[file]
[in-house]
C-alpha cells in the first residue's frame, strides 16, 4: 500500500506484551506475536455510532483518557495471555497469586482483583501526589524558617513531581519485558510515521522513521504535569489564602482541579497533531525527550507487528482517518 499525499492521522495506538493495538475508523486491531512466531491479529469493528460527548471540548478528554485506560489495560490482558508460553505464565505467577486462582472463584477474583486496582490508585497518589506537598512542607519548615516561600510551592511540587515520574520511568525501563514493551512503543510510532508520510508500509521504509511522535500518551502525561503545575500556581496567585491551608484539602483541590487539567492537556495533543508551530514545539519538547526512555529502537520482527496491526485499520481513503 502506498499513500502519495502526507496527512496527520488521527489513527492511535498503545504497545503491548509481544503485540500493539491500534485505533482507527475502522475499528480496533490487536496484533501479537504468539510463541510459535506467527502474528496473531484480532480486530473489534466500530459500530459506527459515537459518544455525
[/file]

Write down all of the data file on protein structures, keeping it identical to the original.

[in-house]
C-alpha cells in the first residue's frame, strides 16, 4: 500500500506484551506475536455510532483518557495471555497469586482483583501526589524558617513531581519485558510515521522513521504535569489564602482541579497533531525527550507487528482517518 499525499492521522495506538493495538475508523486491531512466531491479529469493528460527548471540548478528554485506560489495560490482558508460553505464565505467577486462582472463584477474583486496582490508585497518589506537598512542607519548615516561600510551592511540587515520574520511568525501563514493551512503543510510532508520510508500509521504509511522535500518551502525561503545575500556581496567585491551608484539602483541590487539567492537556495533543508551530514545539519538547526512555529502537520482527496491526485499520481513503 502506498499513500502519495502526507496527512496527520488521527489513527492511535498503545504497545503491548509481544503485540500493539491500534485505533482507527475502522475499528480496533490487536496484533501479537504468539510463541510459535506467527502474528496473531484480532480486530473489534466500530459500530459506527459515537459518544455525